When contacted Friday, Tinsley said as a member of the mayor’s administration, she could not comment, and referred all questions to City Communications and Program Director Chris Schilling.
“I am tired of us not following processes that make any logical sense,” Brand said of the job posting.
The job description has not been approved by the park board and is not the job description Wagner was hired under, Brand said.
One change from Wagner’s job description is that a park director hired under the new job description reports to the “mayor and the parks and recreation board” rather than just the parks board.
The new job description also mentions that the parks director must efficiently manage a “multi-million-dollar budget and capital inventory,” something that was not in the previous job description.
Brand said the mayor is shopping out the job to try to apply pressure on the council so that viable candidates will disappear if they don’t put the money back in the director’s position.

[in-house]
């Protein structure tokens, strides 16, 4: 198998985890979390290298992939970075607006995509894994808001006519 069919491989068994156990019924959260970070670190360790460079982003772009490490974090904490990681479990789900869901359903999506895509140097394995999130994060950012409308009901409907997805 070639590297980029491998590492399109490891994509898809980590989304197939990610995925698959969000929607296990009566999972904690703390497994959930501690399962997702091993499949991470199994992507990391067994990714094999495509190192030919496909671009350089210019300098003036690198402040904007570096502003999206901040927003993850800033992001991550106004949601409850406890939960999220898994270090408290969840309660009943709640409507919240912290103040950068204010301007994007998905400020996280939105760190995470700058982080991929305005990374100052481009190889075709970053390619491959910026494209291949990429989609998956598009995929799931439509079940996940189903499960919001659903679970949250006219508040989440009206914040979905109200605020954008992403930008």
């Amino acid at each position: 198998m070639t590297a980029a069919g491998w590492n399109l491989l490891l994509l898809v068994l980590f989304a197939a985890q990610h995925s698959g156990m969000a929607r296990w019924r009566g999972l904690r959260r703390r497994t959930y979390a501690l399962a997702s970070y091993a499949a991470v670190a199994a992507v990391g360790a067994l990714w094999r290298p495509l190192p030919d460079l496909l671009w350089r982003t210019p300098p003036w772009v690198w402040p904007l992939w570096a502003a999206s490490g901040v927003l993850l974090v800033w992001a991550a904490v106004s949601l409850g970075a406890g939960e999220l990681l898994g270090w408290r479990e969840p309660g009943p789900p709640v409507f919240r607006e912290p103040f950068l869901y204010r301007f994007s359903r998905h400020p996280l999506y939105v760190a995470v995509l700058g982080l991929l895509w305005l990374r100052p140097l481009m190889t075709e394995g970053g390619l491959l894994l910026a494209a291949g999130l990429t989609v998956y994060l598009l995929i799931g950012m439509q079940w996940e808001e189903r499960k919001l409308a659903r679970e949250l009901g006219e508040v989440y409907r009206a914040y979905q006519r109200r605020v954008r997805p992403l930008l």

The mayor confirmed she sent an email containing the new job description to parks board members Wednesday, asking them to discuss and approve it at Thursday’s meeting.
She received an email from Parks Board President Brian Russell after the Thursday park board meeting asking to discuss the matter with the mayor. Russell’s office said he was unavailable for comment Friday.
The previous parks director job description before this one came from Wagner, and was never approved by the parks board, the mayor said. She did not know who wrote the previous job description.
The new job description can be changed or replaced, the mayor said, at one point saying, “I can’t believe this is news.”
“A job description would have to be approved by the Parks Board prior to my appointment of a director,” the mayor wrote in an email clarifying her comments about the job description.
She added she does not think the parks board will have a problem approving a parks director she appoints, despite the rancor that has erupted over who the parks director is supervised by, and who can hire or fire the parks director.
As for why the salary range isn’t posted in the job description, the mayor said it’s because there isn’t any salary.
“I assume there will be,” she said. “The sooner the better.”